Usability Assessment of an Extreme Programming Project: Close Co-operation with the Customer Does Not Equal to Good Usability

  • Timo Jokela
  • Pekka Abrahamsson
Part of the Lecture Notes in Computer Science book series (LNCS, volume 3009)


Extreme programming (XP) is a development paradigm that is becoming widespread in the field of software engineering. Very few – if any – empirically validated research results have been reported on the relationship between usability engineering and XP. To understand to which extent XP guides to development of software that is usable, a usability process assessment was conducted on a controlled XP project. The analysis reveals that XP pays almost no attention on the usability of the software, apart from some actions that can be regarded as implicit usability evaluations. The analysis shows further that in XP the team transfers the responsibility of the product’s usability to the customer. It is argued, however, that an XP team is in trouble when an enlightened customer sets value on usability requirements. These findings bear significant implications on research and practice. These implications are discussed and a promising avenue for solution is identified.


Usability Requirement Acceptance Testing Usability Feedback Usability Engineering User Task 
These keywords were added by machine and not by the authors. This process is experimental and the keywords may be updated as the learning algorithm improves.


Unable to display preview. Download preview PDF.

Unable to display preview. Download preview PDF.


  1. 1.
    ISO/IEC, 9241-11 Ergonomic requirements for office work with visual display terminals (VDT)s - Part 11 Guidance on usability, ISO/IEC 9241-11: 1998 (E) (1998)Google Scholar
  2. 2.
    Nielsen, J.: Usability Engineering. Academic Press, Inc., San Diego (1993)zbMATHGoogle Scholar
  3. 3.
    ISO/IEC, 13407 Human-Centred Design Processes for Interactive Systems, ISO/IEC 13407: 1999 (E), International Organization for Standardization, Genève, Switzerland (1999)Google Scholar
  4. 4.
    Beck, K.: Extreme programming explained: Embrace change. Addison Wesley Longman, Inc., Reading (2000)Google Scholar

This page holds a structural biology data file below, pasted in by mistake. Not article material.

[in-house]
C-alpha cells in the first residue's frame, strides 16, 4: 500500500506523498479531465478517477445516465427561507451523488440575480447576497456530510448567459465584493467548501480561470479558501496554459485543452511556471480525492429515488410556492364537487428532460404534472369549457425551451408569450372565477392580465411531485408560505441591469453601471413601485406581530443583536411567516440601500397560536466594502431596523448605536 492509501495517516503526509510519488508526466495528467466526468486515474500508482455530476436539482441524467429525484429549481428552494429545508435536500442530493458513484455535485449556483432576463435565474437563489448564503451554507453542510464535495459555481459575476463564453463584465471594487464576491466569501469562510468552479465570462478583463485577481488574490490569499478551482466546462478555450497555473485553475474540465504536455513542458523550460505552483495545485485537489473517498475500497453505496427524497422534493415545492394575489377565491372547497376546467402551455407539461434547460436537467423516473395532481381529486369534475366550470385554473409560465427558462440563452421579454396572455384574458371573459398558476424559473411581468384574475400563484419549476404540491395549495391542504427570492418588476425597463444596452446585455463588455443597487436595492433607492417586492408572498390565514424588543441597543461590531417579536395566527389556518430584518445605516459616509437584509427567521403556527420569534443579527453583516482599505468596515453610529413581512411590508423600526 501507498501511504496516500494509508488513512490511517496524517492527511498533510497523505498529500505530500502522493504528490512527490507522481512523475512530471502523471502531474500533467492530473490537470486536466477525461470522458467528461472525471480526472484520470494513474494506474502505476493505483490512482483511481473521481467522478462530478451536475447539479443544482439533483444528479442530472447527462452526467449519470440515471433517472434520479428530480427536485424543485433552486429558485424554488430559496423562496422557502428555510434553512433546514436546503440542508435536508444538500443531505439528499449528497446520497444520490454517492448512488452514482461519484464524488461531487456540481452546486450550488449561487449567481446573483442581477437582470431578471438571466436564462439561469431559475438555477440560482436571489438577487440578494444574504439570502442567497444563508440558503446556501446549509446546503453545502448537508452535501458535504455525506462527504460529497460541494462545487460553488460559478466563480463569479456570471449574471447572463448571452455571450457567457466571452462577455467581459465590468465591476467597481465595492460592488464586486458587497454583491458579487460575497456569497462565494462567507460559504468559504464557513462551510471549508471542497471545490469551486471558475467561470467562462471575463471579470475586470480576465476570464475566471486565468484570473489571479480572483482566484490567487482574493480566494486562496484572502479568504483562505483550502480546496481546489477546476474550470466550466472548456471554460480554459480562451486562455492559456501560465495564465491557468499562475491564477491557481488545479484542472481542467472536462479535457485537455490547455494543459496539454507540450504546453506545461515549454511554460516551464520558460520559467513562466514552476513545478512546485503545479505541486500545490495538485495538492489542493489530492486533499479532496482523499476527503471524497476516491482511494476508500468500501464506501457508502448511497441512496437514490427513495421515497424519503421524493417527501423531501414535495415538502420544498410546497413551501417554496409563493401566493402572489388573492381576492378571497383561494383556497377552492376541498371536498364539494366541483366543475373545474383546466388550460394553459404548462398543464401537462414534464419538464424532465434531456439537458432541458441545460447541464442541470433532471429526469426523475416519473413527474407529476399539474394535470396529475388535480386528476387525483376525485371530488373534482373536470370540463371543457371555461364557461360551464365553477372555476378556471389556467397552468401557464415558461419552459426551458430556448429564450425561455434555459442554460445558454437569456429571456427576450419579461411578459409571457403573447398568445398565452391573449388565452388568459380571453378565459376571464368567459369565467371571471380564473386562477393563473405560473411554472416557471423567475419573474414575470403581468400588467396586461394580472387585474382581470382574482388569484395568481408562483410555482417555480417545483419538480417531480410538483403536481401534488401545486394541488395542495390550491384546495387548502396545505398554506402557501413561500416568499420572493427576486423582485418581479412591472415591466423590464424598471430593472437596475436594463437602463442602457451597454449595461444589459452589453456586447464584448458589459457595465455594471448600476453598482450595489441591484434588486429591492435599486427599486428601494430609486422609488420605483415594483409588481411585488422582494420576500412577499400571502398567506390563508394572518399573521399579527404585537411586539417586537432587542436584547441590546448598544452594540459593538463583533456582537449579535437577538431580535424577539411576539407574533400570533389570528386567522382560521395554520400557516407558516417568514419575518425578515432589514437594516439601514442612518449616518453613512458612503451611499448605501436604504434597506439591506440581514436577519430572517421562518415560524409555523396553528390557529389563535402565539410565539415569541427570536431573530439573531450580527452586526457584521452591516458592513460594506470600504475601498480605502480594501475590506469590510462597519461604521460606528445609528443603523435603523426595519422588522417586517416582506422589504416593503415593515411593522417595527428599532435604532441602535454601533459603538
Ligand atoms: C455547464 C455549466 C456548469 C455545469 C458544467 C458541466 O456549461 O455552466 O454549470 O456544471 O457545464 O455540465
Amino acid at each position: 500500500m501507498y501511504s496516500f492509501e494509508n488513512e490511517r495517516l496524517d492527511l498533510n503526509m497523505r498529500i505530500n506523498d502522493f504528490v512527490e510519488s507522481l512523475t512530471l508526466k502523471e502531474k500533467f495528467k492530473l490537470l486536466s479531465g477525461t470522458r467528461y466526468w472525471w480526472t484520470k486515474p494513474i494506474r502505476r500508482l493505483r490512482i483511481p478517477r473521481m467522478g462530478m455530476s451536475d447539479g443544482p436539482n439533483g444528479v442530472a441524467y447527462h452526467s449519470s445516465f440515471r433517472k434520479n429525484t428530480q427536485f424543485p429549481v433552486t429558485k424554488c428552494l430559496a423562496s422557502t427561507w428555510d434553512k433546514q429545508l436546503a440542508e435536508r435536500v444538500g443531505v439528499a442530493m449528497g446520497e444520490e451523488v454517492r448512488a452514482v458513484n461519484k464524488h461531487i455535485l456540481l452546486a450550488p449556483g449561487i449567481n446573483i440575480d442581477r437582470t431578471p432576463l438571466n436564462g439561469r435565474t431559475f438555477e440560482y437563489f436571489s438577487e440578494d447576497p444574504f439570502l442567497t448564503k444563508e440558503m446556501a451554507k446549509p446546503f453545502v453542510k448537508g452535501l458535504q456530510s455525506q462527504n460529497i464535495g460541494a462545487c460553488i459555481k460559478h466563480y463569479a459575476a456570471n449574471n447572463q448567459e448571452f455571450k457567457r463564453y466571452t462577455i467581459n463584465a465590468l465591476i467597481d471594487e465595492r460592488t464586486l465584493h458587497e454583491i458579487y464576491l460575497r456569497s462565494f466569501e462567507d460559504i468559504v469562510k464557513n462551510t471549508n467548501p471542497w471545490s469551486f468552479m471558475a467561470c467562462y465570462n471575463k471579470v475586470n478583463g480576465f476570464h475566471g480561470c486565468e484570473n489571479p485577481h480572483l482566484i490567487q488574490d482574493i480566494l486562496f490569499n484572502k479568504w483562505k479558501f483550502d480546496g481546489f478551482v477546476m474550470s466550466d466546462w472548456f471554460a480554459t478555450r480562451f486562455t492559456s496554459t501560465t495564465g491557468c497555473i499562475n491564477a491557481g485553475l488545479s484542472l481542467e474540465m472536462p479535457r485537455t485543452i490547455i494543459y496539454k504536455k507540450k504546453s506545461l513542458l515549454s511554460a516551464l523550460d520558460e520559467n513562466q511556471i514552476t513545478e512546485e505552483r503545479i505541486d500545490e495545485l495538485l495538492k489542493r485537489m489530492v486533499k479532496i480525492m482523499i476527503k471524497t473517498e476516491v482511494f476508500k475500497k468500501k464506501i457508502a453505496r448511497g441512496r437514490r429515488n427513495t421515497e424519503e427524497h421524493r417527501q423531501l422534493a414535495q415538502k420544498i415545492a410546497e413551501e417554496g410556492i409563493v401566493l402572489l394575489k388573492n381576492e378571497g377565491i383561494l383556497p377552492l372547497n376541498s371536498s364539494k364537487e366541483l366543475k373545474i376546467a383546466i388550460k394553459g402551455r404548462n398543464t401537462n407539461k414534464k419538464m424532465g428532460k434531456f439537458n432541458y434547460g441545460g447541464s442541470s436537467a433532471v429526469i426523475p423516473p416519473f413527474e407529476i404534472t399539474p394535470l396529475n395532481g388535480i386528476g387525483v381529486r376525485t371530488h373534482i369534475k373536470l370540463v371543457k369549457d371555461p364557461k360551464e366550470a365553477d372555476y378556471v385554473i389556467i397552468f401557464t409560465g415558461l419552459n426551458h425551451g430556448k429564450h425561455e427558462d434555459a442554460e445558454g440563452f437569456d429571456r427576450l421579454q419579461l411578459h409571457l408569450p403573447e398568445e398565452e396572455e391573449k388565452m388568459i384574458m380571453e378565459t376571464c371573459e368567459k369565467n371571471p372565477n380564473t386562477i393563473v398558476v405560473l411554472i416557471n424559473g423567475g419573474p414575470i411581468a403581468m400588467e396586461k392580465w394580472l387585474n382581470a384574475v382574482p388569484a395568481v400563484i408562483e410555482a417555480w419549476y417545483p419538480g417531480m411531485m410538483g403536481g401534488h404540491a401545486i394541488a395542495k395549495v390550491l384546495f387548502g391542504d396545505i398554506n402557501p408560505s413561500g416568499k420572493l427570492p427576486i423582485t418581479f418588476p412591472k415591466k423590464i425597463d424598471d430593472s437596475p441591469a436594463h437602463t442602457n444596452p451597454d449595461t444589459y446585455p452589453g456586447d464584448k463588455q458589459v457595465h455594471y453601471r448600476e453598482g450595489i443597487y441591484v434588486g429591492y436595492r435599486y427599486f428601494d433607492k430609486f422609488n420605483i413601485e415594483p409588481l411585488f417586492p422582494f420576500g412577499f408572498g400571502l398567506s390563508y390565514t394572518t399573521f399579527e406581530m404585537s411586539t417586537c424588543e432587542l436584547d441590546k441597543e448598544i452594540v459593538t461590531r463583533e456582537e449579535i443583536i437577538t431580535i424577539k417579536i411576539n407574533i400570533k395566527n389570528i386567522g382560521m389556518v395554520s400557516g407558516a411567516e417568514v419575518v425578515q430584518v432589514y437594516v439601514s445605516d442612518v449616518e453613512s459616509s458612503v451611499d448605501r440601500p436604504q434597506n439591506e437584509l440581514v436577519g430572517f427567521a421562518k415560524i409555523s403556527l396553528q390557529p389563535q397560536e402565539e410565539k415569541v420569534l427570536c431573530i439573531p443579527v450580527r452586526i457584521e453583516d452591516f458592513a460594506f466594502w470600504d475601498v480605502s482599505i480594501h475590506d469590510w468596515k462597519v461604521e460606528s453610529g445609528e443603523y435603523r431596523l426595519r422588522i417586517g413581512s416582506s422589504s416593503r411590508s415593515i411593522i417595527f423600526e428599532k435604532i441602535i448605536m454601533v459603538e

5. 5.
    Macomber, G., Rauch, T.: UCD in the Age of Web Years, XP, and Agile Programming Methods: Towards Agile User-Centered Design. Presented at UPA 2003 (2003)Google Scholar
  6. 6.
    CMMI, CMMISM for Systems Engineering/Software Engineering, Version 1.02. Continuous Representation, Software Engineering Institute, Carnegie Mellon University, Pittsburgh (2000)Google Scholar
  7. 7.
    Jeffries, R., Anderson, A., Hendrickson, C.: Extreme Programming Installed. Addison-Wesley, Upper Saddle River (2001)Google Scholar
  8. 8.
    Boehm, B.: Get Ready For The Agile Methods, With Care. Computer 35, 64–69 (2002)CrossRefGoogle Scholar
  9. 9.
    Abrahamsson, P.: Extreme programming: First results from a controlled case study. Presented at Euromicro 2003, Antalya, Turkey (2003)Google Scholar
  10. 10.
    ISO/IEC, 15504-2 Software Process Assessment - Part 2: A reference model for processes and process capability, ISO/IEC TR 15504-2: 1998 (E), International Organization for Standardization, Genève, Switzerland (1998)Google Scholar
  11. 11.
    Jokela, T.: Assessment of user-centred design processes as a basis for improvement action. An experimental study in industrial settings. Oulu University Press, Oulu (2001)Google Scholar
  12. 12.
    Coallier, F., McKenzie, R., Wilson, J., Hatz, J.: Trillium Model for Telecom Product Development & Support Process Capability. Release 3.0. Internet edition, Bell, Canada, vol. 1999 (1994)Google Scholar
  13. 13.
    Flanagan, G.A.: Usability Leadership Maturity Model (Self-assessment Version). Delivered in a Special Interest Group session, Denver, USA (1995)Google Scholar
  14. 14.
    Taylor, B., Gupta, A., Hefley, W., McLelland, I., Van Gelderen, T.: Human Ware Process Improvement - institutionalising the principles of user-centred design. In: Tutorial PM14 H Human-centred processes and their impact, Presented at Human-Computer Interaction Conference on People and Computers XIII, Sheffiel Hallam University (1998)Google Scholar
  15. 15.
    Eason, K., Harker, S.D.: User Centred Design Maturity. Internal working document, Department of Human Sciences, Loughborough University, Loughborough, Internal working document (1997)Google Scholar
  16. 16.
    Earthy, J.: Usability Maturity Model: Human Centredness Scale. INUSE Project deliverable D5.1.4(s). Version 1.2., Lloyd’s Register of Shipping, London IE2016 INUSE Deliverable D5.1.4s (1998)Google Scholar
  17. 17.
    ISO/IEC, 18529 Human-centred Lifecycle Process Descriptions, ISO/IEC TR 18529: 2000 (E) (2000) Google Scholar
  18. 18.
    DATech, DATech-Prüfbaustein. Usability-Engineering-Prozess, Version 1.2, Deutsche Akkreditierungsstelle Technik e.V., Frankfurt/Main (2002)Google Scholar
  19. 19.
    ISO/IEC, A specification for the process assessment of human-system issues. Version 2.1, committee draft," ISO/IEC TC 159 / SC 4 N 704 / WG 6 2002-09-19 (2002)Google Scholar
  20. 20.
    Jokela, T.: Making User-Centred Design Common Sense: Striving for an Unambiguous and Communicative UCD Process Model. Presented at NordiCHI 2002, Aarhus, Denmark (2002)Google Scholar
  21. 21.
    Klein, H.K., Myers, M.D.: A set of principles for conducting and evaluating interpretative field studies in information systems. MIS Quarterly 23, 67–94Google Scholar
  22. 22.
    Constantine, L.L.: Process Agility and Software Usability: Toward Lightweight Usage- Centered Design, vol. 2003. Constantine & Lockwood, Ltd. (2002)Google Scholar

Copyright information

© Springer-Verlag Berlin Heidelberg 2004

Authors and Affiliations

  • Timo Jokela
    • 1
  • Pekka Abrahamsson
    • 2
  1. 1.University of OuluFinland
  2. 2.VTT Technical Research Centre of FinlandOuluFinland

Personalised recommendations